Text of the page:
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Meet the Team: Cate Olson

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home/school/life blogger Cate Olson talks about her eclectic homeschool

Meet Cate Olson, who you'll be seeing regularly on the home | school | life blog. We're thrilled to have her on board, and we've asked her our favorite list of questions so you can know a little more about the person behind the blog posts.

 

Me in 100(ish) words:

I am very outgoing, cherish time alone, and I laugh often (and loudly!). My husband and I live with our three daughters (ages 15, 10, and 6), one son (age 13), and a bottomless pit of energy trapped inside the body of a Goldendoodle in Milwaukee’s northern suburbs.

 

How I started homeschooling: 

I came to homeschooling reluctantly.

When we moved to Milwaukee, my husband and I chose an idyllic suburb close to downtown known for its excellent public schools. Our eldest attended elementary school for three years, during which time I happily embraced my new life as a suburban mom: coffee klatch, playdates, and a leadership role as classroom mom.

Soon, though, I grew tired of the exhausting routine, much of which seemed to have so little purpose. First grade homework? Full school days for a six-year-old?

At that same time, my son was enrolled at a somewhat nontraditional preschool and among his classmates there happened to be a few kids whose families homeschooled. For the first time I heard words and terms like “unschooling” and “classical education.” 

My interest was piqued and I read unceasingly about every homeschooling style under the sun. After a few books in I came to the conclusion that these people were all nuts.

Except they weren’t. These new friends’ kids were great. And smart. And friendly. And interesting.

By the time the school year ended my husband and I knew we wanted to give homeschooling a try. We haven’t looked back since.

 

My homeschool style: Pretty eclectic. 

When our oldest daughter first came home, I was a disciple of Susan Wise Bauer and everything she recommended, we owned. 

However, over time, I have grown more confident and now we are much more relaxed.

A lot of what we do looks like what a classical homeschooler might do, but some might think we trend to the more unschool-y end of the spectrum.

What I know is this: my children learn complex things. They are curious. They are interesting, thoughtful people who are engaged in the world around them. Most importantly, they think independently and don’t mind standing athwart societal trends and asking “why?”.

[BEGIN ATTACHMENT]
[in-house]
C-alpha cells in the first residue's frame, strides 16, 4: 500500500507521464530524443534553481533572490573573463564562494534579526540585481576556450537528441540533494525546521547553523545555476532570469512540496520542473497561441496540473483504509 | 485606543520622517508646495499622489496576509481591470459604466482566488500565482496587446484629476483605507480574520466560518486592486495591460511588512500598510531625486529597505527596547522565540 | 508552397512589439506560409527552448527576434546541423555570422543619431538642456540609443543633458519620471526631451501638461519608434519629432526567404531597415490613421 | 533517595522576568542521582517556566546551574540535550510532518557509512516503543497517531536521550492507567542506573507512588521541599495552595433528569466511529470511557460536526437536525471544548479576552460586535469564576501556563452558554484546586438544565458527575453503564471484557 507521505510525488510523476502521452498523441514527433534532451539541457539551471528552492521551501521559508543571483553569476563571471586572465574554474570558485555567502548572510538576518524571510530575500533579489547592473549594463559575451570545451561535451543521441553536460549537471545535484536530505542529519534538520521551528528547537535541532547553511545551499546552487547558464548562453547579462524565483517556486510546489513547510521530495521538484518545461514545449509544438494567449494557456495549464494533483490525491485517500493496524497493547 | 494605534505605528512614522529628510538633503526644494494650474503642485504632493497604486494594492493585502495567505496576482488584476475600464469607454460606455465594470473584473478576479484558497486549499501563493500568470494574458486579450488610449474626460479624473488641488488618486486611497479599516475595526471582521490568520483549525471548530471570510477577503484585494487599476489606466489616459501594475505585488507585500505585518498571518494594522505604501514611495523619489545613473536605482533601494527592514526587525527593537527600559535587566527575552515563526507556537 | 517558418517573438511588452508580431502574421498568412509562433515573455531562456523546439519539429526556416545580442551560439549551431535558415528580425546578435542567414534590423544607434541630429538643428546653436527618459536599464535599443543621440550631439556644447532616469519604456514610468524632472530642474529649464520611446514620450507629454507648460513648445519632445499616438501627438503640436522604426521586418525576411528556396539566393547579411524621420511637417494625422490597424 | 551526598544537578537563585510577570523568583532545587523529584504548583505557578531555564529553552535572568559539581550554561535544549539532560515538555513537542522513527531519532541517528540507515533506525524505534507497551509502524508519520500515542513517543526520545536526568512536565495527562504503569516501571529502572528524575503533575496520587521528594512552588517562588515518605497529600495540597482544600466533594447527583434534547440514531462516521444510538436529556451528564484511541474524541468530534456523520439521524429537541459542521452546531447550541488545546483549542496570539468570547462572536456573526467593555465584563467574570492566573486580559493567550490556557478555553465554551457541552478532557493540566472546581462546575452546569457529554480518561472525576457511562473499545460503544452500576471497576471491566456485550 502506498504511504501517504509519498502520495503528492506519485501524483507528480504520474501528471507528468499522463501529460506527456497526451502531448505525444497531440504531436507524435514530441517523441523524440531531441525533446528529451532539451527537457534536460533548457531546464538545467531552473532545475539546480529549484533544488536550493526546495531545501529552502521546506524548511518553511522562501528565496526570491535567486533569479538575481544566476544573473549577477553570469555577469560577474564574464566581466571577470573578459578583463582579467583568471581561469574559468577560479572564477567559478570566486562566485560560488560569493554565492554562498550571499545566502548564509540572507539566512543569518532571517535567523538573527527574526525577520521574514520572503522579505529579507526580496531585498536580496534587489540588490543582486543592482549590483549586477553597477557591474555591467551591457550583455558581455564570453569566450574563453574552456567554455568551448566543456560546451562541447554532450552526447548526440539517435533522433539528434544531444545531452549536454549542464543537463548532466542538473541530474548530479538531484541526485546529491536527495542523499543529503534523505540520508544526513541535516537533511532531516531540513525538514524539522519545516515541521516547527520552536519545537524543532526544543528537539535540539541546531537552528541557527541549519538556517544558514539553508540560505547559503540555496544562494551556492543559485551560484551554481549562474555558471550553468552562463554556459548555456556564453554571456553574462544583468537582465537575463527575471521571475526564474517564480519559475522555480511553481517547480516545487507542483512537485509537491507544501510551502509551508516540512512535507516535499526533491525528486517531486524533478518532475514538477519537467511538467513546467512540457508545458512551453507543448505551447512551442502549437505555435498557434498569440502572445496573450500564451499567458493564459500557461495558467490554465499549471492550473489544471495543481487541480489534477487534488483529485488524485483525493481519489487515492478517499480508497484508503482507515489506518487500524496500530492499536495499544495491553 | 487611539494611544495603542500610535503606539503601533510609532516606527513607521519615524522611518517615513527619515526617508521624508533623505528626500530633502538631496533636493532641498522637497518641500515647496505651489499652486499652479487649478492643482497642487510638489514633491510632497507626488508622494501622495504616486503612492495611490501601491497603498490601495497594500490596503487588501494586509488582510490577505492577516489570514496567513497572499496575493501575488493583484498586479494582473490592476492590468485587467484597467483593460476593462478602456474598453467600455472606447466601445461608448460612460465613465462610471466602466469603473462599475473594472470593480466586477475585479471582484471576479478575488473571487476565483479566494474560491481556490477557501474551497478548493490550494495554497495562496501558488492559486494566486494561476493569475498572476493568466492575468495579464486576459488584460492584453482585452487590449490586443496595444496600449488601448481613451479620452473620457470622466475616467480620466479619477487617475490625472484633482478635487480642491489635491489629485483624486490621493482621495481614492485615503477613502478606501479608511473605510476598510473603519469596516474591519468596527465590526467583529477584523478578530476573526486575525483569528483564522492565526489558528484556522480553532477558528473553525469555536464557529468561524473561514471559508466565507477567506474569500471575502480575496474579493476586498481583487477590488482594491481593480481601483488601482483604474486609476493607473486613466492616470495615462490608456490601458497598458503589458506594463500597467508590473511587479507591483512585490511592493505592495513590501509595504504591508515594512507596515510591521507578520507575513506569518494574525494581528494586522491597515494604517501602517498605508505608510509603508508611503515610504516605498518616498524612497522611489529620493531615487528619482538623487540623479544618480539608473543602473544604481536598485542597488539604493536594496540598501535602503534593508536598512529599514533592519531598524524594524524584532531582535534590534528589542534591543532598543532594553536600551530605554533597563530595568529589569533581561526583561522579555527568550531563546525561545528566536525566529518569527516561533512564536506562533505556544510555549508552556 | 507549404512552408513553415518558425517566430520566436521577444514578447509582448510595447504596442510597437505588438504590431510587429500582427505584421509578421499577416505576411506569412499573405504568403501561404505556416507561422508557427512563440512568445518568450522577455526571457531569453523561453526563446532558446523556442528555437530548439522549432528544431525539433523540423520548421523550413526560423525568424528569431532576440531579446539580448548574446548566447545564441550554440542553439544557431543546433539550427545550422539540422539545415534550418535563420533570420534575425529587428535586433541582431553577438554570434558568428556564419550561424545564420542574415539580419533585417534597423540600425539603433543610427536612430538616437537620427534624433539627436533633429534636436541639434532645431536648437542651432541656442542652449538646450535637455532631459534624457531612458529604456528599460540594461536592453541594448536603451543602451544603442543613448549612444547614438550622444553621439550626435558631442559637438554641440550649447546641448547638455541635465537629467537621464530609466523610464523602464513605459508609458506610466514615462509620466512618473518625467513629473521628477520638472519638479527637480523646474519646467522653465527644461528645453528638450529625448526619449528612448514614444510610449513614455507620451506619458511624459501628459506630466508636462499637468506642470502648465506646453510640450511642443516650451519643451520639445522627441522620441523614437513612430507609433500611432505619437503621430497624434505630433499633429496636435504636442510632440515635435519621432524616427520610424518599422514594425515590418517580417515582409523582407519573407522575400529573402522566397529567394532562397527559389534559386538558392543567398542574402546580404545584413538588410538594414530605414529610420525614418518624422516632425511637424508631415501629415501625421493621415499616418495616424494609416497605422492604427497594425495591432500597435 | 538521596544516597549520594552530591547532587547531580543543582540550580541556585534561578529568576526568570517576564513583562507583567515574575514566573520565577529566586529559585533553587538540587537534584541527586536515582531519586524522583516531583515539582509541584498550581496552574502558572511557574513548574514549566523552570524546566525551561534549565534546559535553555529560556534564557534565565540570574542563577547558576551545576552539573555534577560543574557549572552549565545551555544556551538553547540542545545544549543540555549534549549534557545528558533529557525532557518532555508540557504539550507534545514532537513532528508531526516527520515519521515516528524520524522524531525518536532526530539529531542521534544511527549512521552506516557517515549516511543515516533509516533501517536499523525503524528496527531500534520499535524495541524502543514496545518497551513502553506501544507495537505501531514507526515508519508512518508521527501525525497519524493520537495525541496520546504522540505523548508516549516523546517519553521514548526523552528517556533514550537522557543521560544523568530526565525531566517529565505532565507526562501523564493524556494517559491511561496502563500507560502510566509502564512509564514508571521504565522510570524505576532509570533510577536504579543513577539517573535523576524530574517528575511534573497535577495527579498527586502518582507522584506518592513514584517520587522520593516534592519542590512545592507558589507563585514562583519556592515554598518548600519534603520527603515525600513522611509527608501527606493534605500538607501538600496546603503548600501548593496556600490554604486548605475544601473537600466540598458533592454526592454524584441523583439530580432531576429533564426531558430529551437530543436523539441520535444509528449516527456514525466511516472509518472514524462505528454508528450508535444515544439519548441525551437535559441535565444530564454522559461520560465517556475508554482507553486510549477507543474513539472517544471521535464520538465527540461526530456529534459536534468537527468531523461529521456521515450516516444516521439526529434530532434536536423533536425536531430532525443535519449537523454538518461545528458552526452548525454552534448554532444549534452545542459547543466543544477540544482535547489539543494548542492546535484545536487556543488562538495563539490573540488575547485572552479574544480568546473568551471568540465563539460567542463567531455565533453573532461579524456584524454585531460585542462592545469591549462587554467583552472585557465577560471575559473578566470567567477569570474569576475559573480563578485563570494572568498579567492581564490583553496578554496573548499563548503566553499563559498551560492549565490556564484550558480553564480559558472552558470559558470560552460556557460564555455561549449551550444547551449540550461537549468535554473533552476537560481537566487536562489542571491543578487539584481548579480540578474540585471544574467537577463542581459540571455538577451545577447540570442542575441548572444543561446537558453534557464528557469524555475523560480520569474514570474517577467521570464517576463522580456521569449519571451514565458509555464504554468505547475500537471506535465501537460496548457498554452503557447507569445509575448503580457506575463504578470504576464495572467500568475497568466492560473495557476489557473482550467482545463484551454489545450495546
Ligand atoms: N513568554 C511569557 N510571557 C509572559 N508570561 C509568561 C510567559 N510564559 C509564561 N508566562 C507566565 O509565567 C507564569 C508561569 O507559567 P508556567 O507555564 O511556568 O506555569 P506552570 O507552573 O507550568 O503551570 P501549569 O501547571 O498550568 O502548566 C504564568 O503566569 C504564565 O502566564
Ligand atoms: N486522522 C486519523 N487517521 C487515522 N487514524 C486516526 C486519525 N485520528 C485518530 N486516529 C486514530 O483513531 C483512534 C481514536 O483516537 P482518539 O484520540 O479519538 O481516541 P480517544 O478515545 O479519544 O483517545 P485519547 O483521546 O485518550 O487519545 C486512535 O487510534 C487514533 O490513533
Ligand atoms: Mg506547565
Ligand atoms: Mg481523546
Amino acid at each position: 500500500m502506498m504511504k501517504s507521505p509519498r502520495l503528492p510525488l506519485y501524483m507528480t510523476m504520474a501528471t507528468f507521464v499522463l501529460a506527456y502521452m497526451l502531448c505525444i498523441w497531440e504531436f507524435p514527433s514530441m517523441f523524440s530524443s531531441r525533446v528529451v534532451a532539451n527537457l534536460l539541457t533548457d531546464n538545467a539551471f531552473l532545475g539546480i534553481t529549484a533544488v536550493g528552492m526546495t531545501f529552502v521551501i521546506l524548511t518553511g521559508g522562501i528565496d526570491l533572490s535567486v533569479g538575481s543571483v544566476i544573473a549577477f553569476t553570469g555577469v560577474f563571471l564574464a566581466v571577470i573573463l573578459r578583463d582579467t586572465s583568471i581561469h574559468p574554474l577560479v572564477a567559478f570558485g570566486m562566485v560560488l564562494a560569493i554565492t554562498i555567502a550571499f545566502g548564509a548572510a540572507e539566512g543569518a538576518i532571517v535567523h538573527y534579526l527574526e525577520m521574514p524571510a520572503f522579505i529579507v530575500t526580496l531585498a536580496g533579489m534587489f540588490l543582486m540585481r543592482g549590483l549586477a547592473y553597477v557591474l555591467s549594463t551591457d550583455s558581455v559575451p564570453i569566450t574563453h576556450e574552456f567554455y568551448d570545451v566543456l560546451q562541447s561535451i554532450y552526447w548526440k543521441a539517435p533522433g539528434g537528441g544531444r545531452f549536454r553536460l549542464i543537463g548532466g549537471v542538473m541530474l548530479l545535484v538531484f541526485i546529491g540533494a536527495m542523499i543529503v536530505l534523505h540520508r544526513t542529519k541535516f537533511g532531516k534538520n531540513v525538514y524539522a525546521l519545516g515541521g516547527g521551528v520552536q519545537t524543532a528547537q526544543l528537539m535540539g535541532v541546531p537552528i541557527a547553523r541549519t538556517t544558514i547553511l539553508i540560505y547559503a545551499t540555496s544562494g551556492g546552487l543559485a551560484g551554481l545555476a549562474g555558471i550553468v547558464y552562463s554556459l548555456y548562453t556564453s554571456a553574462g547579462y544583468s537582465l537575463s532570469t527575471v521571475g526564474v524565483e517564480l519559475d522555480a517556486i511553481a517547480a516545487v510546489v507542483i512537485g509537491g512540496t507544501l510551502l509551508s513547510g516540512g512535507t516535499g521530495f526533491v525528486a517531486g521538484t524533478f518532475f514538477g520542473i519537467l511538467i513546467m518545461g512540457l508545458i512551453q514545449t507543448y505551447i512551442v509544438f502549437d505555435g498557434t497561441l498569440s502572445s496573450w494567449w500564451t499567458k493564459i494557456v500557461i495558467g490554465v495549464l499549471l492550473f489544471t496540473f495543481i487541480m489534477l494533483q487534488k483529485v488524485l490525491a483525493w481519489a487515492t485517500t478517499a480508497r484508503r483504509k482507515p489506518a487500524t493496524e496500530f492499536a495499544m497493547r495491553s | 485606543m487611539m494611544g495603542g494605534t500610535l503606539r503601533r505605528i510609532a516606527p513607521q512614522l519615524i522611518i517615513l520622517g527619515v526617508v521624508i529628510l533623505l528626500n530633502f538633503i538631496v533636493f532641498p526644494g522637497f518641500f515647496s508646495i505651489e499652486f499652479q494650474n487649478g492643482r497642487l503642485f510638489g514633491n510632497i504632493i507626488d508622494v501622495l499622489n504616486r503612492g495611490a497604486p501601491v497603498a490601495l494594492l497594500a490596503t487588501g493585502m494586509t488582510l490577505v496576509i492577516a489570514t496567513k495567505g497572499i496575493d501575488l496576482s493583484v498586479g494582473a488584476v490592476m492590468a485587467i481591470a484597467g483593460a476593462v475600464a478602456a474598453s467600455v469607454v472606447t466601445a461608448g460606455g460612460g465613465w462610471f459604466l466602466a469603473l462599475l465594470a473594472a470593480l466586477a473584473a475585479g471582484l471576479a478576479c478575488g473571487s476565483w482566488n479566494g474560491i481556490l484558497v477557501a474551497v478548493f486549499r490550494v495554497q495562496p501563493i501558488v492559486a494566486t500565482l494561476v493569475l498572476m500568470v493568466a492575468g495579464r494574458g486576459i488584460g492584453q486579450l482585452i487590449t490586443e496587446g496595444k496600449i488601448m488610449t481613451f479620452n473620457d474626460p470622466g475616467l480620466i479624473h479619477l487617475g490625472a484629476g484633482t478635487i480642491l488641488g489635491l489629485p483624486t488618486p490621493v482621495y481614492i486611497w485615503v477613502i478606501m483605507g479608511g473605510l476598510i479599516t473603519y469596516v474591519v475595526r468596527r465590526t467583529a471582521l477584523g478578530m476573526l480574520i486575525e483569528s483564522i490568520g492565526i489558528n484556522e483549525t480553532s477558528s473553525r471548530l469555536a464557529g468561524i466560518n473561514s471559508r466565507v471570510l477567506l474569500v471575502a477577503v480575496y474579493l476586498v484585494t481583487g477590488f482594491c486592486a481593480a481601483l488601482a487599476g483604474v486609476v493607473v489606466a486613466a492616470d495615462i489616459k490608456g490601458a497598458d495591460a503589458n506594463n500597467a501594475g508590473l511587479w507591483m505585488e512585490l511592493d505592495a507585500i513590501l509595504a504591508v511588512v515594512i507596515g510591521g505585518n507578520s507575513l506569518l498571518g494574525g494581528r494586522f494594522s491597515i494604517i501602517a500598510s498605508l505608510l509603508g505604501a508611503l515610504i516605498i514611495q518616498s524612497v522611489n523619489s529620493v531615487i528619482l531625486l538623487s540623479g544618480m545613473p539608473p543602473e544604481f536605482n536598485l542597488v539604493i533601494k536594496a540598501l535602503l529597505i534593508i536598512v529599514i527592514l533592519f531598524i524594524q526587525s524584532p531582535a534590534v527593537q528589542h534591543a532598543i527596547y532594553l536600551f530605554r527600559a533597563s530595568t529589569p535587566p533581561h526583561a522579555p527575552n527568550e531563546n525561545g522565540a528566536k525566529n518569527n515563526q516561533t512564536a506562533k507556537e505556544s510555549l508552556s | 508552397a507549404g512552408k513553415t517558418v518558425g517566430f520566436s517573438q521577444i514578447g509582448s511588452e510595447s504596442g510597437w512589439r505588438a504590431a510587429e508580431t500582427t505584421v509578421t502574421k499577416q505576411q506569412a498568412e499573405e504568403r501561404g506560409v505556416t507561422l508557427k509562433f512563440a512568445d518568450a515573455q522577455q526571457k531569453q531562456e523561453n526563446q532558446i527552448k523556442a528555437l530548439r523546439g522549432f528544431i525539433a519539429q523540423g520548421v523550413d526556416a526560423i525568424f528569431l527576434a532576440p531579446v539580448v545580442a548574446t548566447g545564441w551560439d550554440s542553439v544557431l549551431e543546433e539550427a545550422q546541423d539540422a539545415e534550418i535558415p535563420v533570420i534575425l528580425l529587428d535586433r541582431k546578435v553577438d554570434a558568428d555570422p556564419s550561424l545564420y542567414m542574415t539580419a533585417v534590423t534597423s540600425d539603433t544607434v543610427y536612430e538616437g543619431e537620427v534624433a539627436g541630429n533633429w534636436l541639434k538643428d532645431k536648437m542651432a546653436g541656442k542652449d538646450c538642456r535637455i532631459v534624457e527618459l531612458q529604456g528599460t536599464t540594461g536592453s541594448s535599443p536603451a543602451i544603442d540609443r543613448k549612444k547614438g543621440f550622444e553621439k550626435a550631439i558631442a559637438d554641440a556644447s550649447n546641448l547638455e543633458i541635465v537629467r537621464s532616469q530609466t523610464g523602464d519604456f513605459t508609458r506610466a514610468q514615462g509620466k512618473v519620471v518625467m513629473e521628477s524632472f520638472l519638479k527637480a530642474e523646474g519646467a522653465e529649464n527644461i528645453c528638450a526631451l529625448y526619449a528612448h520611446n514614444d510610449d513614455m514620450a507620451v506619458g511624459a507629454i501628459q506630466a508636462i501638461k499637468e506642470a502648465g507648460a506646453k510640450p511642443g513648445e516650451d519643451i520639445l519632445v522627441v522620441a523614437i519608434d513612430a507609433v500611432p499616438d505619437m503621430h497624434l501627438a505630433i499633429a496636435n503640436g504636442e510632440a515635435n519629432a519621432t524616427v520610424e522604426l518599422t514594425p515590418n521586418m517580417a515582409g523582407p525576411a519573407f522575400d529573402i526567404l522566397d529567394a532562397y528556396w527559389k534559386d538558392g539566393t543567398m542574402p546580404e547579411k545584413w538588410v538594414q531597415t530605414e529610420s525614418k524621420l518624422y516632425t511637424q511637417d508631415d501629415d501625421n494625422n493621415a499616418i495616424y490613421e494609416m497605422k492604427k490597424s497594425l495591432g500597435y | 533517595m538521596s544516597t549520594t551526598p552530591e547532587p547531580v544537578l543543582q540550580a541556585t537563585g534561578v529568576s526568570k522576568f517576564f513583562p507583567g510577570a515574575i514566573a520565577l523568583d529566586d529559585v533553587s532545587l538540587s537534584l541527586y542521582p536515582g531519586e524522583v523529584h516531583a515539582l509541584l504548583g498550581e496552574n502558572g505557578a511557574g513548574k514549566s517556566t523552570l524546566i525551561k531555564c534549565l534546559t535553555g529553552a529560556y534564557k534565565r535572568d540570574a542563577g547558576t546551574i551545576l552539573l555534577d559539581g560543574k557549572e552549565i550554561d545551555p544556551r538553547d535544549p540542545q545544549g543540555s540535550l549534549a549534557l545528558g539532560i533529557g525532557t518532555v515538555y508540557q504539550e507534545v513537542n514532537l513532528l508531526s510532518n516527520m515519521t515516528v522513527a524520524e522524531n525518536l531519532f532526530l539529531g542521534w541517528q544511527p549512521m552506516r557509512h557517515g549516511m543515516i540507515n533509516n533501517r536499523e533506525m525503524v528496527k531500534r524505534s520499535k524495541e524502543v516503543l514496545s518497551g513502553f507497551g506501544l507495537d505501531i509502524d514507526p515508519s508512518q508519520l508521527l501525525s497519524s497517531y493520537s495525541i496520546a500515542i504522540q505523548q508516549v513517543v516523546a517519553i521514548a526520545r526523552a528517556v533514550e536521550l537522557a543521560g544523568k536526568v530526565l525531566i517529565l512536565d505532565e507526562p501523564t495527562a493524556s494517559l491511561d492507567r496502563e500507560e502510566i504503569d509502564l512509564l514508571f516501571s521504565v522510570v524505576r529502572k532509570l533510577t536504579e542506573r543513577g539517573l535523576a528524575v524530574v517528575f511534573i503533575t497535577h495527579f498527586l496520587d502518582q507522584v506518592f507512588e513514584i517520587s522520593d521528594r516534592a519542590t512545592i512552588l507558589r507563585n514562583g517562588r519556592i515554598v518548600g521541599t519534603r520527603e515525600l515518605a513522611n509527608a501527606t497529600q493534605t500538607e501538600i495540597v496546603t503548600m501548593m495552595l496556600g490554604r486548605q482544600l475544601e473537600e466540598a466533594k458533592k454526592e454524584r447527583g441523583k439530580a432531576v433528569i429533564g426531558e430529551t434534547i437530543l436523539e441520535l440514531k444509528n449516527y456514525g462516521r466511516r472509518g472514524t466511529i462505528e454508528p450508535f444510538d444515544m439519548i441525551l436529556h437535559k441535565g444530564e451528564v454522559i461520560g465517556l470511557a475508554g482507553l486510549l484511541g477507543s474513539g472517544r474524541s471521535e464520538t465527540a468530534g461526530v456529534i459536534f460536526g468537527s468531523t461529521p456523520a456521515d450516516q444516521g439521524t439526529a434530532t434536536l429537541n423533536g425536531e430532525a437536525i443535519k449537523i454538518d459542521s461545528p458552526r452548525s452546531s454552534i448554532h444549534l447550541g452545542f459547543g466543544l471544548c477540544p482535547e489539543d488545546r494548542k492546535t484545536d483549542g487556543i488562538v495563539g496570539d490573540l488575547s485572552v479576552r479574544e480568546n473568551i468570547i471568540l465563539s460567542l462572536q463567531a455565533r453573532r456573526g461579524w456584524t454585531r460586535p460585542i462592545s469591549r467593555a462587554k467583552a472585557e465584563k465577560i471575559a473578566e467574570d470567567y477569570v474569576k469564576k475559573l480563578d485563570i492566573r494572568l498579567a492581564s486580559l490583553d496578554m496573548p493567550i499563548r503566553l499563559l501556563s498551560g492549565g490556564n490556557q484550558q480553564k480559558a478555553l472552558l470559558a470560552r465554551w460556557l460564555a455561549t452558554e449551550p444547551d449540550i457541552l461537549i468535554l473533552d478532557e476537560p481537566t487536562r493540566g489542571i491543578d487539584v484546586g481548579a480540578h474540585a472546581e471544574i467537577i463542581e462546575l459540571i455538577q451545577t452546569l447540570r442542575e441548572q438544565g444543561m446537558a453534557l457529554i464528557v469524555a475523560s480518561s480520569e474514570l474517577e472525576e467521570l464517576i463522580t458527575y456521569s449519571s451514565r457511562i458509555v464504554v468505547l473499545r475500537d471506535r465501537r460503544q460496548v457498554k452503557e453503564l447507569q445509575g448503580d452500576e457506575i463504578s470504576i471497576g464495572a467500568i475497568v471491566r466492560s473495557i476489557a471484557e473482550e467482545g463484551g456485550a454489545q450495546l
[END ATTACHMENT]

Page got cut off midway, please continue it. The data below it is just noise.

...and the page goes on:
What a typical day looks like in my homeschool life:

Our school day starts when my two youngest climb into bed with me. I keep a read aloud on my bedside table (we are currently making our way through the Harry Potter series). We have only one, very strict criteria for our read aloud, and that is that all three of us must enthusiastically endorse it so that we are all excited to gather in the morning.  I also keep whatever the girls are reading aloud to me on my bedside table and after about an hour and two cups of coffee, we’ve started the day with an engaging story and both little girls have practiced reading aloud.

My older two kids rise on their own schedules and start on their work on their own. As they need help, I carve out time with them.

After reading is over, I hit the books (phonics, grammar, or math) with one of the little girls as the other prepares herself breakfast. Or I help them both eat breakfast. Or I wash dishes while they fix their own breakfast. Or whatever. The bottom line is that, generally, after a couple hours, I have worked through our core subjects with the little girls and by lunch time we are done with schoolwork for the day. 

Our afternoons are often spent outside the home in different classes (we are fortunate that Milwaukee has a vibrant homeschooling community) or music lessons or tackling things we are interested in working on at home like reading a history book, working on an art project, or baking a cake.

 

Favorite read aloud:

Even though this is my third or fourth time through the Harry Potter series, I am still thoroughly engaged; what an incredible testament to the world J.K. Rowling created.  Also lately I have particularly loved the Penderwick books. Charlotte’s Web is also a favorite, along with The Miraculous Journey of Edward Tulane, Gone Away Lake, and many, many others.

 

Favorite driving music:

I would keep my radio tuned to XM’s Symphony Hall most of the time, or maybe talk radio, but my kids much prefer local pop stations. Thanks to their influence, I can sing along to all the latest Justin Bieber has to offer, and have grown to actually kind of love Taylor Swift.

 

Things I like:

Sunny days. The sound of birds chirping in the spring. Freshly baked bread. Singing hymns. The first sip of coffee in the morning. Falling asleep in midst of a thunder storm.

 

Guilty pleasure:

Hey, I’m Wisconsin born and bred. Throw a stein of dark lager (that’s a style of beer, people) at me, and I am a happy, happy woman.

 

What I love about homeschool life:

The rhythm of our lives. I see the world around me racing to this and to that and I sit back in wonder and stare, bewildered, wondering if people feel happy and fulfilled when they never even have time to breathe. 

 

What I love about home/school/life magazine:

First of all, it’s beautiful. But better than that, it’s really, really smart. I read my first issue and ideas of homeschool co-ops swirled through my head, and at least two books made a list of books I want my kids to read. I can’t think of any kind of homeschooler who wouldn’t benefit from the mix of practical and high-minded ideas shared in both the magazine and on the website.